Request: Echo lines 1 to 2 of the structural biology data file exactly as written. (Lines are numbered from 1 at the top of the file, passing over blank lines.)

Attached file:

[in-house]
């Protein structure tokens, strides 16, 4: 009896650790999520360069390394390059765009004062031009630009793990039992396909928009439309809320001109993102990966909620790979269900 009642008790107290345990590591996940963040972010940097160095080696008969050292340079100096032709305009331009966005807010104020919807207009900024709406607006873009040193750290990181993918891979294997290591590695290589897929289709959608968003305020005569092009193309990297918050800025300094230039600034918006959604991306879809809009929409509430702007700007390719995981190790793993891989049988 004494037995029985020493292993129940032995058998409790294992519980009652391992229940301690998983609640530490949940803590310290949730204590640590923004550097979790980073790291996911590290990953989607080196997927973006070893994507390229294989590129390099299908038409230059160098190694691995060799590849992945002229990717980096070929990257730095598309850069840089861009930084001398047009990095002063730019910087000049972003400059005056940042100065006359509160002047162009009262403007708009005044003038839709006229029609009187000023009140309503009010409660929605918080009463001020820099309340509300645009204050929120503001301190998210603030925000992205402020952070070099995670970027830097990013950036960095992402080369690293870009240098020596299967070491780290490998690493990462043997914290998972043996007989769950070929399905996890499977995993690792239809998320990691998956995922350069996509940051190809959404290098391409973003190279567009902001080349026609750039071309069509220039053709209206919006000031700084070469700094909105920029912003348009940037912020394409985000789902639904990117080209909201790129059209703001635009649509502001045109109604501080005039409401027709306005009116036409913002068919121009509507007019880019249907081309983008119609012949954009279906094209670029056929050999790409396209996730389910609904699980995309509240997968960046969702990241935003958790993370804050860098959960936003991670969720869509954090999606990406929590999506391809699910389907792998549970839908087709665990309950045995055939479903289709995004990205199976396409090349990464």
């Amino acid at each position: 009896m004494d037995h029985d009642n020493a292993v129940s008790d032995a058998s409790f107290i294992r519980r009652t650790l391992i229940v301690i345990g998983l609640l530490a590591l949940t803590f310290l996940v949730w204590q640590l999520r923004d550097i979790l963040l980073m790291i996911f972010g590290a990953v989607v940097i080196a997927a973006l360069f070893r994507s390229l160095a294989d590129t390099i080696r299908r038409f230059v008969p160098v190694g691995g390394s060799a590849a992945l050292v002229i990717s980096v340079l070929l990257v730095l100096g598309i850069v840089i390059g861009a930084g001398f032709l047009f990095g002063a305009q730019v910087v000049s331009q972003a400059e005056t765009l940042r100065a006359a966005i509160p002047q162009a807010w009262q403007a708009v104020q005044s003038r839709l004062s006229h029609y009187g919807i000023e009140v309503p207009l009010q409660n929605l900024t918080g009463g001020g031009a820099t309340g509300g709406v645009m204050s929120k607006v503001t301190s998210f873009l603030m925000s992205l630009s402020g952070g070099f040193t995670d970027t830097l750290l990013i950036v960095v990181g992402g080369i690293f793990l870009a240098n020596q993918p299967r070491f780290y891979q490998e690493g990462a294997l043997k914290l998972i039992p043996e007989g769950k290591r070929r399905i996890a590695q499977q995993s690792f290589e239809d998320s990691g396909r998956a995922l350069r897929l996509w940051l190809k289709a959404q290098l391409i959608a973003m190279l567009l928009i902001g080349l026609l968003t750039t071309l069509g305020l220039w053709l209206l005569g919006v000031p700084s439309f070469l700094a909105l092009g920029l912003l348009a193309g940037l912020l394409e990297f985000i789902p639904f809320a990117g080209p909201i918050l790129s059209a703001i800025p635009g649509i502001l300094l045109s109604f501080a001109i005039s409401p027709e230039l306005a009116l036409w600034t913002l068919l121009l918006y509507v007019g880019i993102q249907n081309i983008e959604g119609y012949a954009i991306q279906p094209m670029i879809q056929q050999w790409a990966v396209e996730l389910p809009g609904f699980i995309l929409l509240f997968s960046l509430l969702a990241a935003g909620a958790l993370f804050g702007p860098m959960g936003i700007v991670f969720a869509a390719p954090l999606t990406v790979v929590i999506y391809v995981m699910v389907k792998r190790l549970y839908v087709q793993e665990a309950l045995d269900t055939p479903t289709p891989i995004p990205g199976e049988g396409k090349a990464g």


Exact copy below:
[in-house]
């Protein structure tokens, strides 16, 4: 009896650790999520360069390394390059765009004062031009630009793990039992396909928009439309809320001109993102990966909620790979269900 009642008790107290345990590591996940963040972010940097160095080696008969050292340079100096032709305009331009966005807010104020919807207009900024709406607006873009040193750290990181993918891979294997290591590695290589897929289709959608968003305020005569092009193309990297918050800025300094230039600034918006959604991306879809809009929409509430702007700007390719995981190790793993891989049988 004494037995029985020493292993129940032995058998409790294992519980009652391992229940301690998983609640530490949940803590310290949730204590640590923004550097979790980073790291996911590290990953989607080196997927973006070893994507390229294989590129390099299908038409230059160098190694691995060799590849992945002229990717980096070929990257730095598309850069840089861009930084001398047009990095002063730019910087000049972003400059005056940042100065006359509160002047162009009262403007708009005044003038839709006229029609009187000023009140309503009010409660929605918080009463001020820099309340509300645009204050929120503001301190998210603030925000992205402020952070070099995670970027830097990013950036960095992402080369690293870009240098020596299967070491780290490998690493990462043997914290998972043996007989769950070929399905996890499977995993690792239809998320990691998956995922350069996509940051190809959404290098391409973003190279567009902001080349026609750039071309069509220039053709209206919006000031700084070469700094909105920029912003348009940037912020394409985000789902639904990117080209909201790129059209703001635009649509502001045109109604501080005039409401027709306005009116036409913002068919121009509507007019880019249907081309983008119609012949954009279906094209670029056929050999790409396209996730389910609904699980995309509240997968960046969702990241935003958790993370804050860098959960936003991670969720869509954090999606990406929590999506391809699910389907792998549970839908087709665990309950045995055939479903289709995004990205199976396409090349990464």